The Cathedral served as Chapel to “The Most Illustrious Order of the Knights of Saint Patrick” from 1783-1869.
The Choir stalls of Saint Patrick’s Cathedral once served as a Chapel to “The Most Illustrious Order of the Knights of Saint Patrick.” This organisation was founded by King George III of England in 1783. It was an order of chivalry and the title of “Knight of the Order” was given to its members.
The ceremonies for the investment (introduction) of new knights into the order took place in Saint Patrick’s Cathedral until 1869. Members of noble Irish families swore loyalty to the King in order to be installed as Knights of the Order. One particularly famous event took place in 1842, when Prince Albert of Saxe-Coberg-Gotha (husband of Queen Victoria) was installed into the Knights of Saint Patrick in the Cathedral.
After the disestablishment of the Church of Ireland in 1869 the ceremonies moved to Saint Patrick’s Hall in Dublin Castle. Today the banners and hatchments relating to families who were members of the Order at the time of this change are still on display in the choir stalls of the Cathedral.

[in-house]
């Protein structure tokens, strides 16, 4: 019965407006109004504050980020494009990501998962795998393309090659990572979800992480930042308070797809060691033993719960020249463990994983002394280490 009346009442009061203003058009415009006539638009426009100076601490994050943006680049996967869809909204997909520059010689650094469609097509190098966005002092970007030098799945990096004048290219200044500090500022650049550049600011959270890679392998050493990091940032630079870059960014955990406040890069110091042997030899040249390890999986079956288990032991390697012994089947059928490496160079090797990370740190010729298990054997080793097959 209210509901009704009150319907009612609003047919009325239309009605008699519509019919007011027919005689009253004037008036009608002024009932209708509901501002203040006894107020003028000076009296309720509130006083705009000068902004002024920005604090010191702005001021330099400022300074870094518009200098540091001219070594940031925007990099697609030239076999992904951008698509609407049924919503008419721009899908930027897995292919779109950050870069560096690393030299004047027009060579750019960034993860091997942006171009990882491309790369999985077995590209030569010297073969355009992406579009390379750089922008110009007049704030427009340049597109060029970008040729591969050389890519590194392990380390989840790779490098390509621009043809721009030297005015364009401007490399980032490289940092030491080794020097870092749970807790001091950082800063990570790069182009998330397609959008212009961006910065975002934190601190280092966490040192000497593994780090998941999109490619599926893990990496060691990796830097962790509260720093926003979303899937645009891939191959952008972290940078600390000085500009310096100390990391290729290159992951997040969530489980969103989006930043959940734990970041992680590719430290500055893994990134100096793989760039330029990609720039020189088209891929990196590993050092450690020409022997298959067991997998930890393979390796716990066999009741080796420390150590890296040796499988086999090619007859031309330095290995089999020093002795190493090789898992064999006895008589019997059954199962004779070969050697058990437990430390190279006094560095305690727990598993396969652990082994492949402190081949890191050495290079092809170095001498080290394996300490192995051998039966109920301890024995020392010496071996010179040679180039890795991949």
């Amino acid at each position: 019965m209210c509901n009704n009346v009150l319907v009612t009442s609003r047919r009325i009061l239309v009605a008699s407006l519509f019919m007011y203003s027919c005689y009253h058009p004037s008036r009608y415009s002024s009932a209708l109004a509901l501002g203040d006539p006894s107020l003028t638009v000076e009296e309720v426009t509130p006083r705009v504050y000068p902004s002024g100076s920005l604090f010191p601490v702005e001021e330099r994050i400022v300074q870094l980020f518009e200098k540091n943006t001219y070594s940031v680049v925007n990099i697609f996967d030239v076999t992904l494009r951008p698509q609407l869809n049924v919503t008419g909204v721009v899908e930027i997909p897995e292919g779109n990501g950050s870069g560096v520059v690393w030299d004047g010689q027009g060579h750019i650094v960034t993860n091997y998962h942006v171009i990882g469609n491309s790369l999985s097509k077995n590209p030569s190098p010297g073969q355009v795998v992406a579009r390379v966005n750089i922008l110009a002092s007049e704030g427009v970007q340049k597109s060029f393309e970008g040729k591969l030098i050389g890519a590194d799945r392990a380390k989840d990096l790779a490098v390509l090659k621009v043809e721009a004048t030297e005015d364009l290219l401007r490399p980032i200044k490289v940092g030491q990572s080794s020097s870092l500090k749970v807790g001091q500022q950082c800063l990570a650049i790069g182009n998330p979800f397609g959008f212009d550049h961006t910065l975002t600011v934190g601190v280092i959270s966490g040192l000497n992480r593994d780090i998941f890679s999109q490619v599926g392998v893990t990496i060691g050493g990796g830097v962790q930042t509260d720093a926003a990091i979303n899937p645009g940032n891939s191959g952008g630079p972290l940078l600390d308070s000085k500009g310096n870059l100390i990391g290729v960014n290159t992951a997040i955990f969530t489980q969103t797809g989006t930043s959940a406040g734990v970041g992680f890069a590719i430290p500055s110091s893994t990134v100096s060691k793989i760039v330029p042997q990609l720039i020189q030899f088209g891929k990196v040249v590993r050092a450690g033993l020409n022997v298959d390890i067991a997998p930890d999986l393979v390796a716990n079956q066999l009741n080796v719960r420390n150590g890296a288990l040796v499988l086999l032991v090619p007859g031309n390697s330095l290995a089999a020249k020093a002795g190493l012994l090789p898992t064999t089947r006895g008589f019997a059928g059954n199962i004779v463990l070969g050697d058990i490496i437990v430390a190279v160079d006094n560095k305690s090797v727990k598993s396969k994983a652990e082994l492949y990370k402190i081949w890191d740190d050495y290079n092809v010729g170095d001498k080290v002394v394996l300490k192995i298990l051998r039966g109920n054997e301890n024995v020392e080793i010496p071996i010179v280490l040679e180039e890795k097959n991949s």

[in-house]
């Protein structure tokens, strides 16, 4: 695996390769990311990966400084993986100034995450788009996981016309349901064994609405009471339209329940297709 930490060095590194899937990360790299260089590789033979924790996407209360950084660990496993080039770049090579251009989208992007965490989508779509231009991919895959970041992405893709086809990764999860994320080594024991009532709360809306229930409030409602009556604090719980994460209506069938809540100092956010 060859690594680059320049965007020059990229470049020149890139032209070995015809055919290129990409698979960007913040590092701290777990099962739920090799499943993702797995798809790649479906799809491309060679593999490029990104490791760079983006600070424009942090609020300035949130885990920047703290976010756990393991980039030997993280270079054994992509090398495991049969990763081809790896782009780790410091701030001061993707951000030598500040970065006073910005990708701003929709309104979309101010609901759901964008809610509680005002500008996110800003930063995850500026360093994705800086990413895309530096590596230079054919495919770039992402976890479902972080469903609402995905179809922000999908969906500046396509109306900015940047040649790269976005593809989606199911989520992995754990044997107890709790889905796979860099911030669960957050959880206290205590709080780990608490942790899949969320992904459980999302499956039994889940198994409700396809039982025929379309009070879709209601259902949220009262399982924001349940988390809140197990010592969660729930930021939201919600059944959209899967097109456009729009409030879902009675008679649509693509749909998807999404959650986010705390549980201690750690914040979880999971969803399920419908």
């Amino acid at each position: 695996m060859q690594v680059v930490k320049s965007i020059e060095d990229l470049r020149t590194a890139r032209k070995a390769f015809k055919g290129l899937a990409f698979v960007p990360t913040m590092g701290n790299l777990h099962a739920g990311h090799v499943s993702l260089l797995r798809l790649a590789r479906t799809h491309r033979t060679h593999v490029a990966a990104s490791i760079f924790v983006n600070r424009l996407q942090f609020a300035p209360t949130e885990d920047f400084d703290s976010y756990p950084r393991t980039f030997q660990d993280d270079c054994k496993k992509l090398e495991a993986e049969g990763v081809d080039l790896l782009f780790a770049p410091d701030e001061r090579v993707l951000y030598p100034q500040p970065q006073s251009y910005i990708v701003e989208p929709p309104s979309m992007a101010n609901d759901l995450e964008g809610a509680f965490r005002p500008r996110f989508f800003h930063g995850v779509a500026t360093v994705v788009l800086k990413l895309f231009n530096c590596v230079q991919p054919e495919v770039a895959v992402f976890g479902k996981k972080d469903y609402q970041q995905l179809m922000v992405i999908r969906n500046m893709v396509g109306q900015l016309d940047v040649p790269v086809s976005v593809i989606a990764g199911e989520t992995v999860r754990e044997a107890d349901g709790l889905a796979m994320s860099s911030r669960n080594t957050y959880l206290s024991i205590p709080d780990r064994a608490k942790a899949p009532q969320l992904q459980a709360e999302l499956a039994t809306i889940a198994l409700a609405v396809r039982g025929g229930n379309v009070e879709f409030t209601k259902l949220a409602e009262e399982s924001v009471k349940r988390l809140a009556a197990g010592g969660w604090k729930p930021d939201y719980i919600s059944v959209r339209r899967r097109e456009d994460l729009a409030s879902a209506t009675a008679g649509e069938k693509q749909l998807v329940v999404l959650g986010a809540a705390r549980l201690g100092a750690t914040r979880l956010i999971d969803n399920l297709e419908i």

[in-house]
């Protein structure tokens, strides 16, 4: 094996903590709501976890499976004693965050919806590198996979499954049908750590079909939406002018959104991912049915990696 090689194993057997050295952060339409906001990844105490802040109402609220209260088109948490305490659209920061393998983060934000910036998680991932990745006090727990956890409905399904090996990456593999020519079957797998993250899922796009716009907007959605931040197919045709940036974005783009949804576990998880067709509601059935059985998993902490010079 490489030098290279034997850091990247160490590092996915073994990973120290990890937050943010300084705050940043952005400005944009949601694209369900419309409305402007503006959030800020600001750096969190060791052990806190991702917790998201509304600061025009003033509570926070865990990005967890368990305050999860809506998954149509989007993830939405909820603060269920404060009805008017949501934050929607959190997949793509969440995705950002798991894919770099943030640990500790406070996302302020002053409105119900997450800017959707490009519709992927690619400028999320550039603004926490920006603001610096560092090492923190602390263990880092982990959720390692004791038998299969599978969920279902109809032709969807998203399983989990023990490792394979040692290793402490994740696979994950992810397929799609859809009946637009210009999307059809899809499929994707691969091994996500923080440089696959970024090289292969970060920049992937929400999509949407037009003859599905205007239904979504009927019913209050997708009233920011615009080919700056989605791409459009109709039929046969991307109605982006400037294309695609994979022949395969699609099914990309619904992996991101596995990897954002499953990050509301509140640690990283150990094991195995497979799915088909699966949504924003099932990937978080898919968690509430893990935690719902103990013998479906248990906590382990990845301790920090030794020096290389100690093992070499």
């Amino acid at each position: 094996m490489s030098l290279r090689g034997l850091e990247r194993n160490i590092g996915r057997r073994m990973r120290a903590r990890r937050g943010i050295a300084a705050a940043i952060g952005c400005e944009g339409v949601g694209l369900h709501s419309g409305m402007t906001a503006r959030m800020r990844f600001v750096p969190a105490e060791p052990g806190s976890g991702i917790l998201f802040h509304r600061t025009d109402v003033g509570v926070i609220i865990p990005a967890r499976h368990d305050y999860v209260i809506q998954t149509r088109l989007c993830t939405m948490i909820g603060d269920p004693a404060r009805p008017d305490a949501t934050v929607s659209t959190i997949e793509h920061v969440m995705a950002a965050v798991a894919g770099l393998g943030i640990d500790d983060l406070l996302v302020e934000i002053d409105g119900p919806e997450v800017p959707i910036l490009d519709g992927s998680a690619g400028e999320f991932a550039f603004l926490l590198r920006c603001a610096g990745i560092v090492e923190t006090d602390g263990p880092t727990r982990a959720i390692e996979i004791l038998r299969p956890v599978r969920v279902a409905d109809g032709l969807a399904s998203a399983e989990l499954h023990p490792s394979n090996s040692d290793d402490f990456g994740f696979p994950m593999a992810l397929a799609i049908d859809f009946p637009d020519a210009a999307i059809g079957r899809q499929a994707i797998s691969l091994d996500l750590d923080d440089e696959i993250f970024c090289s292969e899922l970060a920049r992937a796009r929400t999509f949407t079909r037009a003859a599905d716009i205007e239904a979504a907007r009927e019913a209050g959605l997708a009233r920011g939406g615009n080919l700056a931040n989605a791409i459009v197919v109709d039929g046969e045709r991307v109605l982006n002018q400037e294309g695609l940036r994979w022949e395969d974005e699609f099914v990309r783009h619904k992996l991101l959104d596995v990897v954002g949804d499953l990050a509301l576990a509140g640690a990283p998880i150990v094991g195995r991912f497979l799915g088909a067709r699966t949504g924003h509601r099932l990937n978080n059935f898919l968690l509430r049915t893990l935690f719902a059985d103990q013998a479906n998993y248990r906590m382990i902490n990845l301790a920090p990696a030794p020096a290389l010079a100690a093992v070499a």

The creation of Knights declined dramatically after Ireland gained its independence from Great Britain and the last surviving Knight died in 1974. Technically the Order still exists today with only its head (Queen Elizabeth II of England) and one officer (Ulster King of Arms) as members.
Installation of the Prince of Wales (1869)
One of the most famous ceremonies to take place in the Cathedral was the installation of Albert Edward (Later Edward VII, King of the United Kingdom). This event was the first major ceremony to take place in the Cathedral following its full (and to some, controversial) restoration by Benjamin Lee Guinness from 1860-65.
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